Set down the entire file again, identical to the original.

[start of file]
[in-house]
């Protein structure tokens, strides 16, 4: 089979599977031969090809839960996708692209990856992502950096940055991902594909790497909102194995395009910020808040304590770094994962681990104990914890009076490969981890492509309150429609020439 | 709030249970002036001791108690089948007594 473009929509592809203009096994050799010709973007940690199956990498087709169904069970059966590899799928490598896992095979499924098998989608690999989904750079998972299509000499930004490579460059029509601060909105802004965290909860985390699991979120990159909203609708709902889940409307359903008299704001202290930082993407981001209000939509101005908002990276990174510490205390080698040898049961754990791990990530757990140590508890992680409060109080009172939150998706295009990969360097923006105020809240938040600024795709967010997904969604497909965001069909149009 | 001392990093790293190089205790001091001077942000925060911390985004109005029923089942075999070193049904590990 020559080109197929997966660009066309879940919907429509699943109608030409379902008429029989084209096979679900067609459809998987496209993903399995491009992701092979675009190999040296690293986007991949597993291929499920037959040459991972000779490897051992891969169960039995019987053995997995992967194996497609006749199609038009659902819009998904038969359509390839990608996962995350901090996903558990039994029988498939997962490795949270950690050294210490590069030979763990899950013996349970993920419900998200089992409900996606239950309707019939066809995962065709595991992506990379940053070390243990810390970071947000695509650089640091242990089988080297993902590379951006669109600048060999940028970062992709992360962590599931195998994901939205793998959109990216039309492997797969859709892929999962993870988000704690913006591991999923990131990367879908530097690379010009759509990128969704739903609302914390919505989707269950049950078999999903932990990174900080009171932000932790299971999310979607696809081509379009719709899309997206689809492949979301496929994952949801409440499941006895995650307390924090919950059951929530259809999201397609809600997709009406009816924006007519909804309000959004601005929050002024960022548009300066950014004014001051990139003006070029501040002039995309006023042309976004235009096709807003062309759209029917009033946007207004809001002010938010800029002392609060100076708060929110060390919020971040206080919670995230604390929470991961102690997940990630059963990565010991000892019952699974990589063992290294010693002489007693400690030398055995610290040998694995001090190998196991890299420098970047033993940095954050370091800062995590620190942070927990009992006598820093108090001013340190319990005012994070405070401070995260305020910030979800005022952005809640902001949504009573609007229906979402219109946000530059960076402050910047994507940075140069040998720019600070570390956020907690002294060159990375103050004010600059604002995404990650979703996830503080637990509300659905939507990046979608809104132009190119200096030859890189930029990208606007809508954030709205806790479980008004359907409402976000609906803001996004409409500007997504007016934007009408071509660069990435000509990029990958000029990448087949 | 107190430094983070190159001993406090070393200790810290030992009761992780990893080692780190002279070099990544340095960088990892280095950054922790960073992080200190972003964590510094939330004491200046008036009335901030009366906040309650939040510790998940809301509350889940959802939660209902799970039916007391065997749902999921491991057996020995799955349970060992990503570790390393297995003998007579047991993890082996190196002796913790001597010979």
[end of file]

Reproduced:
[in-house]
């Protein structure tokens, strides 16, 4: 089979599977031969090809839960996708692209990856992502950096940055991902594909790497909102194995395009910020808040304590770094994962681990104990914890009076490969981890492509309150429609020439 | 709030249970002036001791108690089948007594 473009929509592809203009096994050799010709973007940690199956990498087709169904069970059966590899799928490598896992095979499924098998989608690999989904750079998972299509000499930004490579460059029509601060909105802004965290909860985390699991979120990159909203609708709902889940409307359903008299704001202290930082993407981001209000939509101005908002990276990174510490205390080698040898049961754990791990990530757990140590508890992680409060109080009172939150998706295009990969360097923006105020809240938040600024795709967010997904969604497909965001069909149009 | 001392990093790293190089205790001091001077942000925060911390985004109005029923089942075999070193049904590990 020559080109197929997966660009066309879940919907429509699943109608030409379902008429029989084209096979679900067609459809998987496209993903399995491009992701092979675009190999040296690293986007991949597993291929499920037959040459991972000779490897051992891969169960039995019987053995997995992967194996497609006749199609038009659902819009998904038969359509390839990608996962995350901090996903558990039994029988498939997962490795949270950690050294210490590069030979763990899950013996349970993920419900998200089992409900996606239950309707019939066809995962065709595991992506990379940053070390243990810390970071947000695509650089640091242990089988080297993902590379951006669109600048060999940028970062992709992360962590599931195998994901939205793998959109990216039309492997797969859709892929999962993870988000704690913006591991999923990131990367879908530097690379010009759509990128969704739903609302914390919505989707269950049950078999999903932990990174900080009171932000932790299971999310979607696809081509379009719709899309997206689809492949979301496929994952949801409440499941006895995650307390924090919950059951929530259809999201397609809600997709009406009816924006007519909804309000959004601005929050002024960022548009300066950014004014001051990139003006070029501040002039995309006023042309976004235009096709807003062309759209029917009033946007207004809001002010938010800029002392609060100076708060929110060390919020971040206080919670995230604390929470991961102690997940990630059963990565010991000892019952699974990589063992290294010693002489007693400690030398055995610290040998694995001090190998196991890299420098970047033993940095954050370091800062995590620190942070927990009992006598820093108090001013340190319990005012994070405070401070995260305020910030979800005022952005809640902001949504009573609007229906979402219109946000530059960076402050910047994507940075140069040998720019600070570390956020907690002294060159990375103050004010600059604002995404990650979703996830503080637990509300659905939507990046979608809104132009190119200096030859890189930029990208606007809508954030709205806790479980008004359907409402976000609906803001996004409409500007997504007016934007009408071509660069990435000509990029990958000029990448087949 | 107190430094983070190159001993406090070393200790810290030992009761992780990893080692780190002279070099990544340095960088990892280095950054922790960073992080200190972003964590510094939330004491200046008036009335901030009366906040309650939040510790998940809301509350889940959802939660209902799970039916007391065997749902999921491991057996020995799955349970060992990503570790390393297995003998007579047991993890082996190196002796913790001597010979």